Soon after passing a high-security MOD jetty I arrived at Instow where I enjoyed walking through the old railway station and seeing the lovely old signal box. Lea was waiting for me on The Esplanade. We ate our lunch while sat on a bench in the sunshine looking across Instow Sands to Appledore on the opposite bank. There were many families out enjoying the fine weather who'd arrived on bicycles, an ice-cream van was doing good business. This is the life.
More flat easy paths and fine weather awaited me all afternoon, so I decided to do something I haven't done on this journey yet; run a section of The South West Coast Path. The muddy boots came off and on went my trainers. I'd walked all morning with a running shirt under my fleece and had been wearing jogging bottoms in readiness. My pack went on ahead to Braunton with Lea in the car so I only needed to carry my camera.
To make sure I could still take in all the sights while running I kept to an easy relaxed pace all the way. After leaving the esplanade I ran through a dune system then onto a somewhat uneven track that passed by some old jetties and more abandoned boats, these ones quite large. To my right was a disused industrial area, not easy on the eye. Then I re-joined the tarmac Tarka Trail where it passes through fields on the approach to Barnstaple. After crossing a covered bridge that was being repaired, making it seem more like a tunnel, I went past the old Fremington Station. It's now some sort of café that is very popular with leisure cyclists. Before reaching the centre of Barnstaple the path crosses The Taw on a modern bridge. I stopped at the highest point to take pictures in both directions.
After dropping down off the bridge the Tarka Trail heads back along the opposite bank of The Taw. Again it was flat easy terrain, perfect for running. There were pleasant river views to my left, a road and countryside to my right. This side was much less busy with cyclists. The path peels inland just before you reach Chivenor Airfield and Barracks, where Gareth Malone formed the Military Wives Choir for a popular BBC documentary series. It looked like a large busy base. I didn't see any aircraft the other side of the razor-wire fences, but I saw a lot of parked military vehicles.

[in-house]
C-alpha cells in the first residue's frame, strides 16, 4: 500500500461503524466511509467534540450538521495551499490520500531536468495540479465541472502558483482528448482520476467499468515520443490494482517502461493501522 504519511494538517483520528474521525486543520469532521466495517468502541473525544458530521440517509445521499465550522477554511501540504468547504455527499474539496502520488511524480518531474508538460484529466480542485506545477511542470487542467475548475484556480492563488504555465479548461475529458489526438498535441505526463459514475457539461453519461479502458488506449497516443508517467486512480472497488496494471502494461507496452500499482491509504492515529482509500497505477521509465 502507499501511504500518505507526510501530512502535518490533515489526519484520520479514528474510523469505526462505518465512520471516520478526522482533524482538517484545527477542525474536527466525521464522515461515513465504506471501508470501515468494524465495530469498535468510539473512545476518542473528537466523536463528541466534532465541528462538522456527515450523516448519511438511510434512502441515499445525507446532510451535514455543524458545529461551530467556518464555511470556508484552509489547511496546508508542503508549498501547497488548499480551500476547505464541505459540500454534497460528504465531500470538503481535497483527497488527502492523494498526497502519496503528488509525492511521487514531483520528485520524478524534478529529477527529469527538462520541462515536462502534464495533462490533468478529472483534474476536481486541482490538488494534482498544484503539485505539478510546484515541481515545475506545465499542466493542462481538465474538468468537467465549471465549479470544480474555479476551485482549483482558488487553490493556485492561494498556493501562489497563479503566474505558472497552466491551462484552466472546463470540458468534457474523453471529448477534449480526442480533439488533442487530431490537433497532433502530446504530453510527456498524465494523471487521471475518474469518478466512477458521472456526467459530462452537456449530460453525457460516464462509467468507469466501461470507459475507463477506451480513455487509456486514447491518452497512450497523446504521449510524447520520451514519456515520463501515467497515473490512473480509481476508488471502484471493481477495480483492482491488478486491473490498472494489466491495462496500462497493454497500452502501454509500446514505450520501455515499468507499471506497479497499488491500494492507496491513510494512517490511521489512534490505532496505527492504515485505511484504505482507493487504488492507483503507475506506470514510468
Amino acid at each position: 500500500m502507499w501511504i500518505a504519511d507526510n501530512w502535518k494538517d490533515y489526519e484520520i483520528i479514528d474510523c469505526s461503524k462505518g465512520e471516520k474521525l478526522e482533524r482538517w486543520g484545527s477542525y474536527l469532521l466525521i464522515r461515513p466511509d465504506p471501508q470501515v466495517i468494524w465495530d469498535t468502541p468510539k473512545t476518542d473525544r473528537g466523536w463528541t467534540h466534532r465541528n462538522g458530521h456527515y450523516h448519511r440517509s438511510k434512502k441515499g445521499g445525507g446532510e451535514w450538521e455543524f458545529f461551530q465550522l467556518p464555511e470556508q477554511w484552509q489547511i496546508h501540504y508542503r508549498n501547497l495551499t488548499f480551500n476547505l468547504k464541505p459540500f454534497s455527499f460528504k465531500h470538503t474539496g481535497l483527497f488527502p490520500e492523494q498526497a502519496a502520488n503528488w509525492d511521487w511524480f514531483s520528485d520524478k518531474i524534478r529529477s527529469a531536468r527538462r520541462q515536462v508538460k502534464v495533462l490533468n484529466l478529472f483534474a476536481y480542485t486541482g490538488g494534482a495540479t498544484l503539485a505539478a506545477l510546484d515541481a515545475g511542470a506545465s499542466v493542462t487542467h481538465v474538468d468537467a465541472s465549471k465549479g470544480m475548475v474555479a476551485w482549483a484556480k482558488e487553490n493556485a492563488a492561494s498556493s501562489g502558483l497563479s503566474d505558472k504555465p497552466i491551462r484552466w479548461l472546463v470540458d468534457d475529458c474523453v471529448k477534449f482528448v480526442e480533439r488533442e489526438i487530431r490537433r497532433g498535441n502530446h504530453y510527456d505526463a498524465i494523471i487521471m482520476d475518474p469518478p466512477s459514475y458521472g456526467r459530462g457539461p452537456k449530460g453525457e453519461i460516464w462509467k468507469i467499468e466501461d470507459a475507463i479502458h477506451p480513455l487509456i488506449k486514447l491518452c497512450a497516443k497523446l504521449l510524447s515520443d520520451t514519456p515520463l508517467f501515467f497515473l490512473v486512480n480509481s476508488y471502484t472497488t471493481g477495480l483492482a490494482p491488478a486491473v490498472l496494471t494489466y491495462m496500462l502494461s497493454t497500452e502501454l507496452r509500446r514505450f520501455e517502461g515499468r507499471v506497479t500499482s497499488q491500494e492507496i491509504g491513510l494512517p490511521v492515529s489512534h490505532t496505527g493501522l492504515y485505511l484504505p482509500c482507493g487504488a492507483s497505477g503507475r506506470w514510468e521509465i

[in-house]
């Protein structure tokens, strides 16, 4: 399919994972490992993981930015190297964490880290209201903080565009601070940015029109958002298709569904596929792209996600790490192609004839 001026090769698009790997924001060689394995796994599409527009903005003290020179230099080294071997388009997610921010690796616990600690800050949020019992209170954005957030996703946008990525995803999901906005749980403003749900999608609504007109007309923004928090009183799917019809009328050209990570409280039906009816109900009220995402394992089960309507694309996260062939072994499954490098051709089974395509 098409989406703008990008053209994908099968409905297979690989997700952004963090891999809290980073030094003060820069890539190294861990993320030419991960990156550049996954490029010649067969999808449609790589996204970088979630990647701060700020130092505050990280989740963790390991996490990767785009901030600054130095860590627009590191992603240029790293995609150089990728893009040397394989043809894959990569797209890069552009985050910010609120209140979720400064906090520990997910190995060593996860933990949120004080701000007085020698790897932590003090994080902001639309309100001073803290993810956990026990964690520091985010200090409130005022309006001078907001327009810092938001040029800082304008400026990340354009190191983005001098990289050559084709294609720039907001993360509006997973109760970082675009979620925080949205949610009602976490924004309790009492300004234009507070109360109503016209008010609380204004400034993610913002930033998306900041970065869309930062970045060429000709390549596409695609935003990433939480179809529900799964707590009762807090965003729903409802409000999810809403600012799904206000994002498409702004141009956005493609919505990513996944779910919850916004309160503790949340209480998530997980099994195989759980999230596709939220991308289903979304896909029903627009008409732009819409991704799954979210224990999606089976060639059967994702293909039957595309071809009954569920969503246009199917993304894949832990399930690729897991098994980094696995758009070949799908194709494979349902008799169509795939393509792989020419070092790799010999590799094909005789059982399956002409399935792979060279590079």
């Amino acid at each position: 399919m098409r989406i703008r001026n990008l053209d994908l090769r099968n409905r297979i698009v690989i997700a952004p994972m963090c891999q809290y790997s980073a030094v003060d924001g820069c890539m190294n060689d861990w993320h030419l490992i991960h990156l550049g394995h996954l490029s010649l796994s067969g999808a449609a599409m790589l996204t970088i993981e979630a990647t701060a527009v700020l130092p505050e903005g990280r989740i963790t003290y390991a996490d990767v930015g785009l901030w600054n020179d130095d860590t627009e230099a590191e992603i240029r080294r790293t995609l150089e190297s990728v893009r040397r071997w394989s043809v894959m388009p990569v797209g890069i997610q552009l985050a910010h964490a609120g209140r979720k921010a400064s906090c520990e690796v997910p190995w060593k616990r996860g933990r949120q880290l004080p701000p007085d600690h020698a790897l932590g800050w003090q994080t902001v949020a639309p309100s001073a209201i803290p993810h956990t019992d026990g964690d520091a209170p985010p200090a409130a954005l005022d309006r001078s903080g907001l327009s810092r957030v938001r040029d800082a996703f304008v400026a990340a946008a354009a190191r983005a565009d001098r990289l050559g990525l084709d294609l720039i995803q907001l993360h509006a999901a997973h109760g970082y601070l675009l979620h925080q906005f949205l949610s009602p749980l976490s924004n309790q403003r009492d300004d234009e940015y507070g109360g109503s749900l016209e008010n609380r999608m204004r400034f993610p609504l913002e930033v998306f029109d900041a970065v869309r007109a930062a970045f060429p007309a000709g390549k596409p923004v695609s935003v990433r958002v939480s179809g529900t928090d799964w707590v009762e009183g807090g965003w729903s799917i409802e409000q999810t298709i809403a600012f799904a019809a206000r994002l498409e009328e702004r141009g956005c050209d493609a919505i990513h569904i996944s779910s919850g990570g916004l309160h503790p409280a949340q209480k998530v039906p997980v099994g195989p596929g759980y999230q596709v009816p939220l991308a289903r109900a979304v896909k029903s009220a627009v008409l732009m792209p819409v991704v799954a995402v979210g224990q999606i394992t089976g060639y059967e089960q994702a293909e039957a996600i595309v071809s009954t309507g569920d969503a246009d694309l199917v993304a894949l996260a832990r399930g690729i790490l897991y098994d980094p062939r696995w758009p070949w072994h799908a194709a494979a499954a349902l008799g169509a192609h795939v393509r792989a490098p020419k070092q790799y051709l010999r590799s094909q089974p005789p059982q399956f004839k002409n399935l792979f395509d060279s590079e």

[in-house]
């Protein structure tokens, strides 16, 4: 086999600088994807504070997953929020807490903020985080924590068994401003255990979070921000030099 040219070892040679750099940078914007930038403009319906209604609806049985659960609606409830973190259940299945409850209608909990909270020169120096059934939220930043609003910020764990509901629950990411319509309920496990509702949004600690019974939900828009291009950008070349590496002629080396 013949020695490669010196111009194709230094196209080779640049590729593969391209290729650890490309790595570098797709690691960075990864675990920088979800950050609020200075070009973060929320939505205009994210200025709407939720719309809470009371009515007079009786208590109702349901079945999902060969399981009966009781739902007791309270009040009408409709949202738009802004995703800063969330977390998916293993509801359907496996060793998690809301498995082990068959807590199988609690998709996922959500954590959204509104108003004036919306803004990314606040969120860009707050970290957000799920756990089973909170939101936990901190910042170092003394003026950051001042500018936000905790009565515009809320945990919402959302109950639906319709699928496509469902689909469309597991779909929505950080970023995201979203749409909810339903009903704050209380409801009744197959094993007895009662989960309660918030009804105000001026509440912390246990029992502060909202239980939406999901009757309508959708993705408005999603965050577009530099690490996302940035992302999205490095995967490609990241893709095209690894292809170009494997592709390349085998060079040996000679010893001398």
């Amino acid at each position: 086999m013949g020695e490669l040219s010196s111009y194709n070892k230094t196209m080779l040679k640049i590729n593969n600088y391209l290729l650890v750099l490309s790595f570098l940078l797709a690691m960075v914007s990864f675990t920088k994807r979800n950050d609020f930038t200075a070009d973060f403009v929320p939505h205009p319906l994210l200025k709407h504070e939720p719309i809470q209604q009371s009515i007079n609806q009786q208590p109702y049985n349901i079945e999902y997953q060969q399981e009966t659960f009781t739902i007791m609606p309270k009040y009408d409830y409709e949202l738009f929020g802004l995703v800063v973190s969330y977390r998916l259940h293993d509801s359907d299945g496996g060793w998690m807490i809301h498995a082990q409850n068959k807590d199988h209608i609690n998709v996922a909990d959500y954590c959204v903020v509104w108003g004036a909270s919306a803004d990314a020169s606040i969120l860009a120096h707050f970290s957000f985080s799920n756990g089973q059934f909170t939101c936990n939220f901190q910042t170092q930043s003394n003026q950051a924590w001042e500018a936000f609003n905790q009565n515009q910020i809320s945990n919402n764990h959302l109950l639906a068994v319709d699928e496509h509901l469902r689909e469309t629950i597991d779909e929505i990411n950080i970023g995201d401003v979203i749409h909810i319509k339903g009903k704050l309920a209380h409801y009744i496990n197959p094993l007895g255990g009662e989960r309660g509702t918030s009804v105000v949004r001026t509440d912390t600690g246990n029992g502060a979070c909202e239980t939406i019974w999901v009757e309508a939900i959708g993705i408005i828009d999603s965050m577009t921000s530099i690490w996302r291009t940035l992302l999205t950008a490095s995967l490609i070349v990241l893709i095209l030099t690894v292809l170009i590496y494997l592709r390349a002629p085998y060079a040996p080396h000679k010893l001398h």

I'd arranged to meet Lea in the car park of a Tesco supermarket just off the Tarka Trail in Braunton. Once again it went like clockwork, we were both in the right place at the right time, aided as usual by researching the location the night before using Google Streetview. After I cooled-down we used the opportunity to do some grocery shopping before moving on to a self-catering lodge just outside Ilfracombe where we'll be spending the next three nights.
Distance Walked/Run Today - 22.96 miles (36.95km)
Cumulative Distance Covered - 602.35 miles (969.39km)
Morning walk https://connect.garmin.com/modern/activity/1121938285
Morning walk https://connect.garmin.com/modern/activity/1121938285
Afternoon run https://connect.garmin.com/modern/activity/1121938316
|I chose to leave Westward Ho! on this mile-long shingle bank rather than the marshy ground to the right.|
|Horses and sheep graze on Northam Burrows, a horse appears to have his own island.|
|Appledore Lifeboat Station|
|Three crew members, no passengers. The ferry I skipped at Appledore.|
The bearded man and his home on the bank of the River Torridge
Oooops, my muddy boots after becoming the latest walker to miss a turn off The River Torridge.
|The polite 'Welcome to Bideford' sign and footprints.|
|Approaching Instow on the Tarka Trail|
|Walking through the old railway station at Instow, the well-preserved signal box is ahead.|
|Instow Sands where I met Lea for lunch|
|My view back down the River Taw as I run across the Taw Bridge|
|The Tarka Trail on the quieter northern bank of The Taw|